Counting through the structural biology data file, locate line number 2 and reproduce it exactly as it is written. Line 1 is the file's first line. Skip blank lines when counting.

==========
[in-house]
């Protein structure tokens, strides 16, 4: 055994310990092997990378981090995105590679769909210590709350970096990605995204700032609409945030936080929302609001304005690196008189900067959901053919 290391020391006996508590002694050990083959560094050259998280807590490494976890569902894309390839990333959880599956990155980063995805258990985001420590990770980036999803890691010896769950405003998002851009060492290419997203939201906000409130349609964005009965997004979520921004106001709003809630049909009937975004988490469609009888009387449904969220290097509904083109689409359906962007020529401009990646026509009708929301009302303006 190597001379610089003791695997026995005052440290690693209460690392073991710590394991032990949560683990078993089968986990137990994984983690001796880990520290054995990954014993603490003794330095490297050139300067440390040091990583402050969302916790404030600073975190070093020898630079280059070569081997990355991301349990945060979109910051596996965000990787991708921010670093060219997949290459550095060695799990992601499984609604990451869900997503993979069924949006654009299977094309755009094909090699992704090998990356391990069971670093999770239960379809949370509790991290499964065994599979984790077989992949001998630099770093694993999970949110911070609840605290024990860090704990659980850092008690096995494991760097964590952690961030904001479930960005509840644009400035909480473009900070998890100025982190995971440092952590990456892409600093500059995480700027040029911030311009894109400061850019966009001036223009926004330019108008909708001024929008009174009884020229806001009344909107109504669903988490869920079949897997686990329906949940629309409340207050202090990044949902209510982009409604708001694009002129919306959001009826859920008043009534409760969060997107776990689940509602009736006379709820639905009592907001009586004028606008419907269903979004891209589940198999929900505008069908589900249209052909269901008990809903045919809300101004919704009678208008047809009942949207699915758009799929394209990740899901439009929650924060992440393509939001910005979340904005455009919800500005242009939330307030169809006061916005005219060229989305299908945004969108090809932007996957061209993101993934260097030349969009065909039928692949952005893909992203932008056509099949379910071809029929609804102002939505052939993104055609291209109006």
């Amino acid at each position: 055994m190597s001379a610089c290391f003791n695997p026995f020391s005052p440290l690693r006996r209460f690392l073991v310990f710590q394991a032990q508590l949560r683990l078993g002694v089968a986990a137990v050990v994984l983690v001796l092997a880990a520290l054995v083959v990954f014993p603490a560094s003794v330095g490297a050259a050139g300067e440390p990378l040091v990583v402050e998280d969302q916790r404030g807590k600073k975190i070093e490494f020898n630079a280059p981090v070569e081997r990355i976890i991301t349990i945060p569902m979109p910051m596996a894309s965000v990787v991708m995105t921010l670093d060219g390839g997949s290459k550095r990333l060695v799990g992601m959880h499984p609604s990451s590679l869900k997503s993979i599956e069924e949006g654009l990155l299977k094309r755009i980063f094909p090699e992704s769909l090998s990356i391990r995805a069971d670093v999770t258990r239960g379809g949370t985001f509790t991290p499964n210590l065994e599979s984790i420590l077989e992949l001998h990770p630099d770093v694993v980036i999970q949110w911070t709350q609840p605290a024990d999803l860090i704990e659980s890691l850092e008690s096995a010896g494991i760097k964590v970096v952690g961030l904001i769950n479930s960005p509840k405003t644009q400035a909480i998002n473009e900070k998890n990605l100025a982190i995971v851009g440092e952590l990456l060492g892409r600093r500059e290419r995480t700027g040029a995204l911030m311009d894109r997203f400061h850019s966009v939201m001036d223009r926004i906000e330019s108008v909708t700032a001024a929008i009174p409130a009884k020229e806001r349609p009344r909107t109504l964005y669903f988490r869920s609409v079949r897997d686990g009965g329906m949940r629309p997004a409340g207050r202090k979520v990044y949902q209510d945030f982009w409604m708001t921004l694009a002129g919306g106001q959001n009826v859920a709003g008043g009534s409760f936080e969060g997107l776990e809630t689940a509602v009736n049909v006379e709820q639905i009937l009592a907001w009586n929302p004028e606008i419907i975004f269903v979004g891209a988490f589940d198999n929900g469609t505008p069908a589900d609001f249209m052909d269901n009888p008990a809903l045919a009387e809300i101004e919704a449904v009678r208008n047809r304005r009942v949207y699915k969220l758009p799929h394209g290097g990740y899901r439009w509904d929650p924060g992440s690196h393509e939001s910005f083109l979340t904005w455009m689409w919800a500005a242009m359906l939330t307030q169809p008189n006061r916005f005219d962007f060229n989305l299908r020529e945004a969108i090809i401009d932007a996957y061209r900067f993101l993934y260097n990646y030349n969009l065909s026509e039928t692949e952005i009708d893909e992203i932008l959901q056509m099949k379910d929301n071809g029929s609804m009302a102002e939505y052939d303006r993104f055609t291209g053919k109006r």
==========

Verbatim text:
């Protein structure tokens, strides 16, 4: 055994310990092997990378981090995105590679769909210590709350970096990605995204700032609409945030936080929302609001304005690196008189900067959901053919 290391020391006996508590002694050990083959560094050259998280807590490494976890569902894309390839990333959880599956990155980063995805258990985001420590990770980036999803890691010896769950405003998002851009060492290419997203939201906000409130349609964005009965997004979520921004106001709003809630049909009937975004988490469609009888009387449904969220290097509904083109689409359906962007020529401009990646026509009708929301009302303006 190597001379610089003791695997026995005052440290690693209460690392073991710590394991032990949560683990078993089968986990137990994984983690001796880990520290054995990954014993603490003794330095490297050139300067440390040091990583402050969302916790404030600073975190070093020898630079280059070569081997990355991301349990945060979109910051596996965000990787991708921010670093060219997949290459550095060695799990992601499984609604990451869900997503993979069924949006654009299977094309755009094909090699992704090998990356391990069971670093999770239960379809949370509790991290499964065994599979984790077989992949001998630099770093694993999970949110911070609840605290024990860090704990659980850092008690096995494991760097964590952690961030904001479930960005509840644009400035909480473009900070998890100025982190995971440092952590990456892409600093500059995480700027040029911030311009894109400061850019966009001036223009926004330019108008909708001024929008009174009884020229806001009344909107109504669903988490869920079949897997686990329906949940629309409340207050202090990044949902209510982009409604708001694009002129919306959001009826859920008043009534409760969060997107776990689940509602009736006379709820639905009592907001009586004028606008419907269903979004891209589940198999929900505008069908589900249209052909269901008990809903045919809300101004919704009678208008047809009942949207699915758009799929394209990740899901439009929650924060992440393509939001910005979340904005455009919800500005242009939330307030169809006061916005005219060229989305299908945004969108090809932007996957061209993101993934260097030349969009065909039928692949952005893909992203932008056509099949379910071809029929609804102002939505052939993104055609291209109006």